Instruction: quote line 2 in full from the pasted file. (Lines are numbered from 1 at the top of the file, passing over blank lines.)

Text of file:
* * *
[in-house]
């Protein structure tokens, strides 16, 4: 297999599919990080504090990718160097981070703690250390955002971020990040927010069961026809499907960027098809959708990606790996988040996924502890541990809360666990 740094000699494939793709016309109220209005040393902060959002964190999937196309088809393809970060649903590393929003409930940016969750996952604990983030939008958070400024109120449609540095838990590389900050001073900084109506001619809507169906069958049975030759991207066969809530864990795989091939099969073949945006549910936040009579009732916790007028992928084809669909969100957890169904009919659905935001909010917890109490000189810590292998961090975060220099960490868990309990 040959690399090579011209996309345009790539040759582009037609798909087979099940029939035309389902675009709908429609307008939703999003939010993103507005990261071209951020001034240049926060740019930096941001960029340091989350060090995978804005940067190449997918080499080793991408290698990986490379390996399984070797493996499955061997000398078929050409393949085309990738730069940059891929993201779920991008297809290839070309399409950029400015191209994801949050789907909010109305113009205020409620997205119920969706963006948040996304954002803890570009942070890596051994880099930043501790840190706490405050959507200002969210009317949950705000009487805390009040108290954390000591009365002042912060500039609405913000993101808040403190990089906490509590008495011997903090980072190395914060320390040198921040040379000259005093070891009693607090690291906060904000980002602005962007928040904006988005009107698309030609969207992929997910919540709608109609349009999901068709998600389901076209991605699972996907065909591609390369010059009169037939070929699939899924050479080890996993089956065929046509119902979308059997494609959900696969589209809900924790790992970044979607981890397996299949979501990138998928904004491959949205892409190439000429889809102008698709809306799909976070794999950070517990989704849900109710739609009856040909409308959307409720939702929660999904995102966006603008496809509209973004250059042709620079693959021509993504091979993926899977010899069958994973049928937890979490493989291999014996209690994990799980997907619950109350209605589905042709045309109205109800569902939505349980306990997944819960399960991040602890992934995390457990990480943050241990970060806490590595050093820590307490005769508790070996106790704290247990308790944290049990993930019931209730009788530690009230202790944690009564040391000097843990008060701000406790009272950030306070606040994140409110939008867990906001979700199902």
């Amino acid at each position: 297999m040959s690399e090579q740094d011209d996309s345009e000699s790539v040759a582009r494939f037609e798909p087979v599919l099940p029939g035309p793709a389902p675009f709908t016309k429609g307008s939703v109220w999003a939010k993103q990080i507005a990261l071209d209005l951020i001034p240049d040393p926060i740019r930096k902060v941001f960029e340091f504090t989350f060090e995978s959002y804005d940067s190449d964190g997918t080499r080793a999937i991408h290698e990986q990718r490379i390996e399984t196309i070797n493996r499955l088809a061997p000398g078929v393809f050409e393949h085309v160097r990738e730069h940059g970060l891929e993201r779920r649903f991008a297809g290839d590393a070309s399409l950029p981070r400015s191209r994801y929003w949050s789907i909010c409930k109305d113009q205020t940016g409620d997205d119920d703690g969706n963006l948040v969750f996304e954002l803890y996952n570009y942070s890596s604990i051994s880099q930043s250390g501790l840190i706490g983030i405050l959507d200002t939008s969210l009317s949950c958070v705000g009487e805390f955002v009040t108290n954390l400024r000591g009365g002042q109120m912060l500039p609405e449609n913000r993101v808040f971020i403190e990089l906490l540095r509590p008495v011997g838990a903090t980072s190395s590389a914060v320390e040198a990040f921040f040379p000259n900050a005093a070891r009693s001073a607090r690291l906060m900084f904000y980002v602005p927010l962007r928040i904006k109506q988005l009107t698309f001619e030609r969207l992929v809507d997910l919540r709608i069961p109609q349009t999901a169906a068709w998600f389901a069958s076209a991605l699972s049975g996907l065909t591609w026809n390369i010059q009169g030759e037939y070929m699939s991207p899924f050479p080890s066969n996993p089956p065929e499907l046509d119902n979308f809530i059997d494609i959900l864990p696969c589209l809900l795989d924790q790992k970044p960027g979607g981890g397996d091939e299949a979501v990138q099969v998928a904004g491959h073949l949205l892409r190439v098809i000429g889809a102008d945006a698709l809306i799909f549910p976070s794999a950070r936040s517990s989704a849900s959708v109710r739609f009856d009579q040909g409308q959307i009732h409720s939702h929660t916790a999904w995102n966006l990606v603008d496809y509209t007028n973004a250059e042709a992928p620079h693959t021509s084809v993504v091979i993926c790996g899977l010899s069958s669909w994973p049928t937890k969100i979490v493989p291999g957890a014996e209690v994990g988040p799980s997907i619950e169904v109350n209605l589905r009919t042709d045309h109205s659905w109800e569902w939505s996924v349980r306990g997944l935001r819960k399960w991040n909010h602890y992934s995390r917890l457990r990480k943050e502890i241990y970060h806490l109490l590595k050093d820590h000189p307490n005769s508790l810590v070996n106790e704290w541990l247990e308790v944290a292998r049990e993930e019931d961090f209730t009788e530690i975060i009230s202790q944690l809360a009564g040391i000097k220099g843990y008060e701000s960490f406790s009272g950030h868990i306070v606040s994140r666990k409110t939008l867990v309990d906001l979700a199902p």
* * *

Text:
């Protein structure tokens, strides 16, 4: 297999599919990080504090990718160097981070703690250390955002971020990040927010069961026809499907960027098809959708990606790996988040996924502890541990809360666990 740094000699494939793709016309109220209005040393902060959002964190999937196309088809393809970060649903590393929003409930940016969750996952604990983030939008958070400024109120449609540095838990590389900050001073900084109506001619809507169906069958049975030759991207066969809530864990795989091939099969073949945006549910936040009579009732916790007028992928084809669909969100957890169904009919659905935001909010917890109490000189810590292998961090975060220099960490868990309990 040959690399090579011209996309345009790539040759582009037609798909087979099940029939035309389902675009709908429609307008939703999003939010993103507005990261071209951020001034240049926060740019930096941001960029340091989350060090995978804005940067190449997918080499080793991408290698990986490379390996399984070797493996499955061997000398078929050409393949085309990738730069940059891929993201779920991008297809290839070309399409950029400015191209994801949050789907909010109305113009205020409620997205119920969706963006948040996304954002803890570009942070890596051994880099930043501790840190706490405050959507200002969210009317949950705000009487805390009040108290954390000591009365002042912060500039609405913000993101808040403190990089906490509590008495011997903090980072190395914060320390040198921040040379000259005093070891009693607090690291906060904000980002602005962007928040904006988005009107698309030609969207992929997910919540709608109609349009999901068709998600389901076209991605699972996907065909591609390369010059009169037939070929699939899924050479080890996993089956065929046509119902979308059997494609959900696969589209809900924790790992970044979607981890397996299949979501990138998928904004491959949205892409190439000429889809102008698709809306799909976070794999950070517990989704849900109710739609009856040909409308959307409720939702929660999904995102966006603008496809509209973004250059042709620079693959021509993504091979993926899977010899069958994973049928937890979490493989291999014996209690994990799980997907619950109350209605589905042709045309109205109800569902939505349980306990997944819960399960991040602890992934995390457990990480943050241990970060806490590595050093820590307490005769508790070996106790704290247990308790944290049990993930019931209730009788530690009230202790944690009564040391000097843990008060701000406790009272950030306070606040994140409110939008867990906001979700199902």